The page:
Kitchen islands are often the most important “work station” in modern kitchens. Islands evolved from the standard kitchen table. In homes today, islands serve a variety of functions and add style to a kitchen.
Creating a built-in island requires attention to the details of function and design. The island is usually formed by base cabinets and can be designed to accommodate some combination of cooking appliances, such as a cooktop, oven or microwave, a sink, a dishwasher, a beverage refrigerator or an area for informal dining.
If you are planning to remodel your kitchen and thinking about adding an island there will be many decisions to make. You will want to work with a design/build contractor to assure that the island optimally meets your needs.
In planning an island, follow these general guidelines to create a kitchen island that works:
1. Consider the space of your kitchen.
Islands won’t work in all kitchens. Most islands require a minimum of 100 square feet of kitchen floor space. Minimally, a built-in island should be about three feet long and two feet wide. Height can vary depending on the function and can range from 28-to-48 inches.
A large central island provides seating for four or five people, storage, a well-lit surface for food prep and a sink and dishwasher for cleanup.
2. Determine how you want to use the island.
Most people use an island for food prep and storage but other uses include dining, cooking, clean up and entertaining. As you plan your project, think about details that will affect how the island will function in your kitchen.
If space allows, more homeowners are adding a second island to their kitchens. This kitchen has an island dedicated to food prep and clean up and a second island that provides a place for informal dining for a busy household.
Here are some tips for planning space for storage, informal dining and cleanup:
Undercounter storage will be limited on islands that include an oven, dishwasher, sink or cooktop with a downdraft. If your install these items, your best bet for storage is on the ends of the island. You can include open shelving, shallow cabinets or, if the space permits, a lazy Susan.
If you don’t have these obstacles, you will have more storage options. Consider using drawers and shelving with full extension glides for easy access to items stored. Also, think about pop-up shelves for storing a mixer or other small appliances and pullouts for items like oils and spices.
This kitchen island was designed specifically for food prep and storage. Open shelving at the end of the island allows the cook to keep baking staples stored in canisters at hand.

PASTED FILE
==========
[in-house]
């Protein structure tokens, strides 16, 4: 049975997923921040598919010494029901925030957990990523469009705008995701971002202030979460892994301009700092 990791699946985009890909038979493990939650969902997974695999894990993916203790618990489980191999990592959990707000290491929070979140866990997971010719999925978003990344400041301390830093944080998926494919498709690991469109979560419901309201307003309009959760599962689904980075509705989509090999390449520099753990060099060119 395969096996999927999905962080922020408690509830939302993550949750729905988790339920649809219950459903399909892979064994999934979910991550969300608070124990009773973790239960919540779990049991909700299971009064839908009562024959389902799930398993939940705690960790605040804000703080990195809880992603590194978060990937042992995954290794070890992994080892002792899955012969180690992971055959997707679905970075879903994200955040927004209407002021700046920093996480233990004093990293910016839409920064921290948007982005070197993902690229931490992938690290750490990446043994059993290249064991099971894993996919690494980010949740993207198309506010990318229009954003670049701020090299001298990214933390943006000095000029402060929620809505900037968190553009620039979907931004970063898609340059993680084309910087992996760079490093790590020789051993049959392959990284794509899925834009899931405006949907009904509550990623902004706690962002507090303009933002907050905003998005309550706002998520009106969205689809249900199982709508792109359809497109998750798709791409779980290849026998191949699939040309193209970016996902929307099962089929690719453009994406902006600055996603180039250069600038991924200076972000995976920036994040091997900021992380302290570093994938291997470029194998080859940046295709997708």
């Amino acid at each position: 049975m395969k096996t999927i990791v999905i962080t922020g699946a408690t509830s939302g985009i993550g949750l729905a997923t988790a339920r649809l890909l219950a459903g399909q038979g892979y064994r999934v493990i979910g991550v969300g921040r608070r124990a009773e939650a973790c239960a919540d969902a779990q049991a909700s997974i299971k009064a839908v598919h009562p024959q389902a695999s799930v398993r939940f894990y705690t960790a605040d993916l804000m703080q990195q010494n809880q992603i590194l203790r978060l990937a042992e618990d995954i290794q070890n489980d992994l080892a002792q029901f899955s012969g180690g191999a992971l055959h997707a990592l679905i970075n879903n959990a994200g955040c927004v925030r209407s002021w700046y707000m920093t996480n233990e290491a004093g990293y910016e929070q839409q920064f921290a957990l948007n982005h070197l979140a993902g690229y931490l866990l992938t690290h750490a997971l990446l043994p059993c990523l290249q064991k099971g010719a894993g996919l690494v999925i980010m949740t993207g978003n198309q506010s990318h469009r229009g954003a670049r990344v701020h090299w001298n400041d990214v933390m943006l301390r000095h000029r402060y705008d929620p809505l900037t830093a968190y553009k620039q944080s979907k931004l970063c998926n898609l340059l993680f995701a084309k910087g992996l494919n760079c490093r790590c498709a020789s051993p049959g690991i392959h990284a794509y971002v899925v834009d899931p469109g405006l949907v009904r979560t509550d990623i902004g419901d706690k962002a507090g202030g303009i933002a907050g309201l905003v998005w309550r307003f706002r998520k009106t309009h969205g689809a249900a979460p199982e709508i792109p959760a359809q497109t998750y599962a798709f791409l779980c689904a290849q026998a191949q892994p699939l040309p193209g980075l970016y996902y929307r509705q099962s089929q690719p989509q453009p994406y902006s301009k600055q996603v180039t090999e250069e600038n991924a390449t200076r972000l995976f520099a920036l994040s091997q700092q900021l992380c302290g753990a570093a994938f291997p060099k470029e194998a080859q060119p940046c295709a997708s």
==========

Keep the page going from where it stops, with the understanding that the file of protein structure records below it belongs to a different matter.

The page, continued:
For informal dining an island should be between 36 inches (counter height) to 42 inches (bar stool height) depending on your chairs or stools. The width allowance to accommodate standard size chairs or stools should be a minimum of 20 inches for each seat.
This tiered island was designed with a bar height informal dining area that can seat four. The seating is oriented so that family members and guests can converse with the cook. The island also includes the main sink and a dishwasher for cleanup.
If you are installing a dishwasher on the island, you will need to assure adequate clearance for the door in open position. The island should include a sink or be located near a sink. There should also be easy access to the drawers and cupboards where you store silverware and dishes. On the island, you may want to include storage for soap, scrubbers and towels.
This long narrow island was designed specifically for food prep and cleanup. There is a large central stainless steel dishwasher on the island. It is conveniently placed near a range with a microwave oven/venthood for efficiency.
3. Consult a kitchen design professional.
An experienced kitchen designer can help you to create an island that will fit well into the space of your kitchen and address the needs you specify. Work with your designer to select products that will be used for the island including cabinetry, work surfaces and appliances.
The shape of an island is important to its function and this is where a designer can be of help. While islands are often rectangular, curves and other geometric shapes such as hexagons and trapezoids may help to maximize the surface of the island.
To optimize function, consider “tiers” or multilevel counters. These configurations will also create architectural interest within your kitchen.
A lighting plan will also be important. Lighting over an island can be a focal point but must also be functional and optimize the illumination of the work surface.
This award winning contemporary kitchen has an island with a dining area that seats four people. The island includes a gas cooktop and stylish stainless steel venthood with lights that illuminate the work areas. Track lighting was also installed to add additional illumination and to coordinate with the contemporary design.